Ibsen's" a Doll’s House" and Gender Roles

Topics: Gender, Gender role, Transgender Pages: 5 (1795 words) Published: October 21, 2009
Kelly Thompson
Gender Studies
Dr. Smith
Ibsen's" A Doll’s House" and Gender Roles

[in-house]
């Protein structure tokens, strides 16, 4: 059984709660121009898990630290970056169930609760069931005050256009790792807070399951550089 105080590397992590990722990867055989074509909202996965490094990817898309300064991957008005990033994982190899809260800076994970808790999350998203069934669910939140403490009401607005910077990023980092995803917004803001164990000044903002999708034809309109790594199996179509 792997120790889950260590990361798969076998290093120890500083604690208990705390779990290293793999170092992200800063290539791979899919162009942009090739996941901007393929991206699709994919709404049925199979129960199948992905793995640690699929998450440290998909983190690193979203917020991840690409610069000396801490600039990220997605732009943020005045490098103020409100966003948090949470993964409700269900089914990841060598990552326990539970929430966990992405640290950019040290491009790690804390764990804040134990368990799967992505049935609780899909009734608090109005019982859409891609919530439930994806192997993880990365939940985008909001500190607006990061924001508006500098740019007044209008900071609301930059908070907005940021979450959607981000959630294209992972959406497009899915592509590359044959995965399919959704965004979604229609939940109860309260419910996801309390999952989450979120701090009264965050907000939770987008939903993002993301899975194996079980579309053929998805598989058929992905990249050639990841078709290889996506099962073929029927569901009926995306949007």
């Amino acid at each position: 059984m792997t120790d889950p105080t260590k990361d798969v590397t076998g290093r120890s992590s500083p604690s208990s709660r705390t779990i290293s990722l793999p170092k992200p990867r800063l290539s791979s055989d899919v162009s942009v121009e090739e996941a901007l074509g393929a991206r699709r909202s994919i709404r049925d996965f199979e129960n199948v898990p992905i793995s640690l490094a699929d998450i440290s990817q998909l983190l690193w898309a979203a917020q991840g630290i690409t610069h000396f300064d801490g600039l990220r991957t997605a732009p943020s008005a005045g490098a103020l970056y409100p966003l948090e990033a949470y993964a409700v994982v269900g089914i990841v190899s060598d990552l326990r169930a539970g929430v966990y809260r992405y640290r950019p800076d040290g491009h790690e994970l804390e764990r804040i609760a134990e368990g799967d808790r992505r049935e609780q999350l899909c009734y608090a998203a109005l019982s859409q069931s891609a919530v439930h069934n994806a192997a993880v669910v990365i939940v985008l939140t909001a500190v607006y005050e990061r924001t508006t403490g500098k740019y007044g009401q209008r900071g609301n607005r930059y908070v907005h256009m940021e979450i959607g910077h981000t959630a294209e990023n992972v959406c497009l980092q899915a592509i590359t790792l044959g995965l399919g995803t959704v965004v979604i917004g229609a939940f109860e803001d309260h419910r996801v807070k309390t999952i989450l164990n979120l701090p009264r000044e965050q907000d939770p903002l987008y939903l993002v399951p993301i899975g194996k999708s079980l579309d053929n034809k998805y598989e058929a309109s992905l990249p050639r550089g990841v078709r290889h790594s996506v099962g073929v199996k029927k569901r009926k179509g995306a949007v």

It has been experienced from time immemorial that there has always lain a very big and noticeable gap in the roles that both women and men play in the everyday societal developments. The issue according to most of the renowned researches is more elusive to the women as they are the ones that are mostly faced by the double standards in the society and this could include very harsh challenges as far as economic and financial status is concerned. Some of the roles of women in the society and more typically, in the house-hold, were very much considered inferior as compared to that of the men who in addition, were given an upper hand in the decision making of the society. The thesis of this paper is to deftly analyze Henry Ibsen’s book, A Doll’s House in its portrayal of the roles of gender that existed in the nineteenth century, both in the household and the society as a whole, with more elaboration on the Victorian period . Separate spheres ideology and how it contributed to this problem This was one of the most popularly used ideologies and a metaphor of the late Victorian time which was basically used by the historians in their bid to deftly analyze the roles of women in the society. It generally meant that two spheres of life that existed between men and women as far as roles are concerned were very much separated from each other. The belief went ahead to assign the women and men some of the distinctively virtual and opposite functional attributes and characteristics that were very much regarded as legitimate. The two spheres were of the public and private life and it was posited that the husband’s role (this included all the men in general) were absolutely in charge of the public part of life while on the other hand, women (or more appropriately, all the women in general) had the role of taking care of the private life. It was according to these ideologies that men were charged with the role of going to work, voting in the elections, take part in the civics. This was very contrary to the women who, according to this ideology, remained home to raise the children, cooked for their husbands, and overall took care of all the chores in the domestic sector . These separate spheres of ideologies brought with it a lot of problems that were associated with gender. One of the crucial problems brought about by this ideology was that it very Implicitly had a definition of the white, the Protestants, the middle-class and the arrangements of American gender as "normal' and imperatively "ideal" for all that could get the opportunity to embrace it. In the same context, the values of the middle-class were given a definition as typical American values. The consequences: Society headed for a division into two, "natural" classes which included the Men, who could construct the American empire of economical prosperity via achievement within the individual himself/herself; and some of the women who insured social order and just strength through their household activities. In short, private life provided the decent establishment for the public activity . An explanation of protective legislation and the reasons why women reformers sought it and its implications for gender equity Protective legislation was established for the sole purpose of accordingly advising the President of the United States of America on the issues that were very much affecting women and how to accordingly seek for the solutions towards them. The main issues that required address was the employment issues that largely affected women. The provisions for the Protective legislation very much limited the specific number of hours that both women and children had to work in a specific job and assured them of a minimum wage for every working period. There was a legal result, however, that both men and women had to be treated very differently in their respective work...
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